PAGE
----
The switch housing 52 in the embodiment of FIG. 8, unlike the previous embodiments, is configured with a DIN rail slot 150 for ease of installation with a known DIN rail (not shown). That is, the panel mount clip shown in FIGS. 2 and 7 is omitted in favor of the DIN rail slot 150. Other mounting and installation options could be provided in still further and/or alternative embodiments.


The embodiment of FIG. 8 is likewise provided with magnetic arc deflection magnets to produce the force F to deflect an electrical arc toward as described above. In the upper left hand corner of FIG. 8, Fleming's Left Hand Rule is illustrated with the thumb of the hand pointing in the direction of arrow F corresponding to the deflection force generated. Like the previous embodiments, the force F shown in FIG. 8 is directed along an axis that is generally perpendicular to the axis of the sliding bar 72. That is, while the sliding bar 72 moves along a vertical axis in the illustration of FIG. 8, the force F is oriented in a generally horizontal direction, while the magnetic field of the magnets is in this figure oriented into the plane of the page. Optionally, the deflection force may deflect an electrical arc toward stacked arc plates such as the plates 112, 114 described above. Whether or not arc plates are included or not, an alternatively directed arc deflection force F could be established in another direction relative to the axis of the sliding bar 72.



FIG. 9 is a partial lateral sectional view of the fusible disconnect switch device 50 shown in FIG. 8. Magnets 102a and 104a are seen to extend partly inside and partly outside the switch housing 52, but nonetheless operate with similar effect to the embodiments described above to facilitate switching capability at DC voltages of 400 VDC, 600 VDC, and even 1000 VDC.


In certain contemplated embodiments, the magnets 102a, 104a could be applied entirely outside the switch housing 52 and held in place via magnetic attraction. Some care should be taken, however, if the magnetic strength is insufficient to reliably hold the magnets in place, as the magnetic arc defection could be compromised if the magnets were removed or displaced in a manner that would impair the desired Lorentz force from being established to deflect an arc. While dual magnets are shown, a single magnet could nonetheless impose a magnetic field across the contact assembly to realize at least some of the benefits described.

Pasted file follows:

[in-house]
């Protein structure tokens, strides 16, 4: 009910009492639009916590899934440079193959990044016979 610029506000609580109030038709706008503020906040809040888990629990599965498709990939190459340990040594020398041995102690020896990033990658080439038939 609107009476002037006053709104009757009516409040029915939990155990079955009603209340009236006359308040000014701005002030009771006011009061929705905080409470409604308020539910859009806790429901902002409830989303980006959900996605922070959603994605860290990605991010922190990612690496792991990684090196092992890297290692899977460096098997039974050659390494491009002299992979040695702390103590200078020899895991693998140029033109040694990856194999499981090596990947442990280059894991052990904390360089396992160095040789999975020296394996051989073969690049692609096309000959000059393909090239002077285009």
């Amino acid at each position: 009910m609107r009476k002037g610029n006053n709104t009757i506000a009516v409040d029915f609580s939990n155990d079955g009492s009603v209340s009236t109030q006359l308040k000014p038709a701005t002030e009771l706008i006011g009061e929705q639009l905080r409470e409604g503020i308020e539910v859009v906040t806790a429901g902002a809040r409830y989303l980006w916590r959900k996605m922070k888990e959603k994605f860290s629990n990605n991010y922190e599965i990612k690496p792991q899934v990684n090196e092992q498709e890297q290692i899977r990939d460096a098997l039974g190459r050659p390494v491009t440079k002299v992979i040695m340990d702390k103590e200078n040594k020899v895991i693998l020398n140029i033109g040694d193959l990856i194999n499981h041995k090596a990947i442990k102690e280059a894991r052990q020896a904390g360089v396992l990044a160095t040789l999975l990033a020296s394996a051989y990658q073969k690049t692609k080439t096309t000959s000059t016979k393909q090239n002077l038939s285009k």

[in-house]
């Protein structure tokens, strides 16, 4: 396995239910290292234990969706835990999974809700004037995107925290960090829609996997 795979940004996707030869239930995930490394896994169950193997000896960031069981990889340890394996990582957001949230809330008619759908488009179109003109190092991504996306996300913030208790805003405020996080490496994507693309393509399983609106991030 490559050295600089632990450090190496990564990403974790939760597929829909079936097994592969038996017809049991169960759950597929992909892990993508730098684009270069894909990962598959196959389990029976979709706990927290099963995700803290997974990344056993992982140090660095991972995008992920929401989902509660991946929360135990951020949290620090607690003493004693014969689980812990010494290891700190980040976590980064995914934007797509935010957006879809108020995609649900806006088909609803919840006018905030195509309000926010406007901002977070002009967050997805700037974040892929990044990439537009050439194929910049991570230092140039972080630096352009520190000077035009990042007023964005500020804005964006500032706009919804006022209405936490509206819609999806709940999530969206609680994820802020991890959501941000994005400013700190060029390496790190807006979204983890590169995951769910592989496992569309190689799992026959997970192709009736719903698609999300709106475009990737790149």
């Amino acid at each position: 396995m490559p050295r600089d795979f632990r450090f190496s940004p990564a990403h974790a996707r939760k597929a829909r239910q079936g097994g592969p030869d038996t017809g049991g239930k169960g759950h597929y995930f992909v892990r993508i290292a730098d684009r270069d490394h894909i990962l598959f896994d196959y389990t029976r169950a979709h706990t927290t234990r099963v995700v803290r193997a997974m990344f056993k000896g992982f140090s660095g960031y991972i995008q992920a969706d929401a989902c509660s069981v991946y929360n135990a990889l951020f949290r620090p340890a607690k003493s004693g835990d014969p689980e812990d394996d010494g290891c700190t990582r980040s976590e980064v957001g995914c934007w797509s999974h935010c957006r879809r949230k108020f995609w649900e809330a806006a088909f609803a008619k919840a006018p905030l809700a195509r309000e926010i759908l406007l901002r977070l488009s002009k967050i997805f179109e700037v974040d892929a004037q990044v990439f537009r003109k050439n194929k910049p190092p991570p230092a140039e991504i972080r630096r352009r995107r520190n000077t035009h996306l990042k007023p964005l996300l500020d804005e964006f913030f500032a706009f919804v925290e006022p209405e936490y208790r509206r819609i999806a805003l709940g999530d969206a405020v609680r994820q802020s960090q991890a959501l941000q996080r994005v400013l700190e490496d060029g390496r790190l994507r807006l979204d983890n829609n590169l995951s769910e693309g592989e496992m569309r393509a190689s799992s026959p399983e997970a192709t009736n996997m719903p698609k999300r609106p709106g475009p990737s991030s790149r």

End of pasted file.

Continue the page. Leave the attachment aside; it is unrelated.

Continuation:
While an exemplary switch mechanism has been described in the above examples, it is understood that other switch arrangements are possible that may likewise be used in combination with arc deflection plates and magnets to provide still other performance improvements in higher current DC power systems.



FIG. 10 illustrates an alternative switch mechanism 250 that may be included in the device 50 in the housing 52 in lieu of the switch mechanism described above. FIGS. 11 and 12 illustrate more detailed implementations of the switch mechanism 250 in exemplary embodiments of fusible disconnect switch assemblies. The switch mechanism 250 includes a rotary switch actuator 204 having a round body 252 that is rotatably mounted in the switch housing 52 about a center pin or axle 254. The actuator 204 is formed with a radially extending handle portion 256 that projects from the switch housing 52 when installed, and an elongate link guide member 258 also depends radially from the round body 204 at an oblique angle from the handle portion 256. The elongate link guide member 258 includes an elongated and generally linearly extending slot 260 therein and extending radially from the round body 252 of the actuator 204.